Summary: Increased childhood mental health disorders such as anxiety and depression may be linked to reduced opportunities to play, explore and engage in activities independent of the control and supervision of children. parents.
Anxiety and depression among school-aged children and adolescents in the United States is at an all-time high. Sadly, in 2021, child and youth mental health was declared a national emergency.
While a variety of causes are thought to contribute to this decline in mental health, a new study by three leading child development researchers points to independent “child’s play.”
The findings, published in the Journal of Pediatricssuggest that the increase in mental health disorders is attributed to a decline over the decades in opportunities for children and adolescents to play, move around, and engage in activities independent of the direct supervision and control of adults.
Although well-intentioned, adults’ drive to guide and protect children and adolescents has deprived them of the independence they need for their mental health, contributing to record levels of anxiety, depression and suicide among young people.
“Parents today are regularly subjected to messages about the dangers that could occur to unsupervised children and the value of good academic performance. But they hear little of the contrary messages that if children should grow up in being well-adjusted, they increasingly require opportunities for independent activity, including self-directed play and meaningful contributions to family and community life, which are signs that they are trusted, responsible and competent .
“They need to feel like they can effectively deal with the real world, not just the school world,” said David F. Bjorklund, Ph.D., co-author and professor in the Department of Psychology at Charles E from Florida Atlantic University. Schmidt College of Science.
The study also showed that children’s freedom to engage in activities that involve some degree of risk and personal responsibility away from adults has also diminished over the decades. Risky games, like climbing high in a tree, help protect children from developing phobias and reduce future anxiety by building confidence to deal with emergencies.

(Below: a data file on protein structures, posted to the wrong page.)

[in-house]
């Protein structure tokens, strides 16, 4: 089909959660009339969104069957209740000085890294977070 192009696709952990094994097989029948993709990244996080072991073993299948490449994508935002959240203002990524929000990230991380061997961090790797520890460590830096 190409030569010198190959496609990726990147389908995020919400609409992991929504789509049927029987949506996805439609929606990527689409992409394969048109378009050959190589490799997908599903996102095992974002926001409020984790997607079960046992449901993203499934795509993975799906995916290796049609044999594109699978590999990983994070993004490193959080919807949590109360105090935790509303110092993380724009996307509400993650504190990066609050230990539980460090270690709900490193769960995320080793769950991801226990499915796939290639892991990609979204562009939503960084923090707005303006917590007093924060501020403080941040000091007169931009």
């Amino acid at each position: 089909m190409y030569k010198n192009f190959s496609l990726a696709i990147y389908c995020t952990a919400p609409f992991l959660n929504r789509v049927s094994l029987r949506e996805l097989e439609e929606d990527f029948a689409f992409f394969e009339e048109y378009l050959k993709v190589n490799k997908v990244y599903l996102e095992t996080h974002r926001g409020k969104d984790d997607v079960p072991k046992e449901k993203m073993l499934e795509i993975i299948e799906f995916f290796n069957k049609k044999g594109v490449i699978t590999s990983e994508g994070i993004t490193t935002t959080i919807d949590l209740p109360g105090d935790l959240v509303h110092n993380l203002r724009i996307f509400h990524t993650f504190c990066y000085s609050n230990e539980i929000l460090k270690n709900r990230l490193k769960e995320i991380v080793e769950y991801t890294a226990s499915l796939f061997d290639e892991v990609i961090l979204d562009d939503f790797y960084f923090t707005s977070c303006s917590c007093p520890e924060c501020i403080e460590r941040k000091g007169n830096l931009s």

Among the many constraints impacting independent activity in children today identified in the study are the increased time they spend in school and on homework. Between 1950 and 2010, the average length of the school year in the United States increased by five weeks. Homework, which was once rare or non-existent in elementary school, is now common even in kindergarten.
Additionally, in 2014, the average time spent in recess (including any recess associated with the lunch period) for elementary schools was just 26.9 minutes per day, and some schools had no recess at all. .
“A major category of independent activity, especially for young children, is play,” Bjorklund said. “Research, as well as daily observation, indicates that play is a direct source of happiness for children.”
Researchers suggest that the increase in school time and the pressure to succeed over the decades may have impacted mental health not only by reducing time and opportunities for independent activities, but also because fear of scholastic failure or the fear of insufficient success is a direct source of distress. .
“Unlike other crises, such as the COVID epidemic, this decline in independent activity, and therefore the mental well-being of children, has crept on us gradually, over the decades, so many people barely noticed,” Bjorklund said.
“Furthermore, unlike other health crises, this one is not the result of a highly contagious virus, but rather the result of good intentions taken too far – intentions to protect children and provide what many believed to be better (interpreted as more) schooling, inside and outside of actual schools.
For the study, Bjorklund and co-authors Peter Gray, Ph.D., senior author and research professor in the Department of Psychology at Boston College; and David F. Lancy, Ph.D., professor emeritus in the College of Humanities and Social Sciences at Utah State University, summarize the steep decline over the decades in independent activity opportunities for children; a sharp decline over the same decades in the mental health of young people; effects of independent activity on children’s happiness; and the effects of independent activity in building long-term psychological resilience.
The article concludes by noting that concern for the safety of children and the value of adult guidance must be tempered by the recognition that, as children grow, they need more and more opportunities to manage their own activities independently. The article suggests ways in which this can be accomplished in today’s world and ways in which paediatricians, family physicians and public policy makers can help promote such change.
About this neurodevelopment and mental health research news
Author: Gisele Galoustian
Contact: Gisele Galoustian – FAU
Picture: Image is in public domain
Original research: Access closed.
“Declining Independent Activity as a Cause of Declining Mental Well-Being in Children: Evidence Summary” by David F. Bjorklund et al. Journal of Pediatrics
Declining independent activity as a cause of declining mental well-being in children: evidence summary
It’s no secret that rates of anxiety and depression among school-aged children and adolescents in the United States are at an all-time high. Recognizing this, the American Academy of Pediatrics, the American Academy of Child and Adolescent Psychiatry, and the Association of Children’s Hospitals issued a joint statement to the Biden administration in 2021 that the mental health of children and adolescents should be declared a “national emergency”.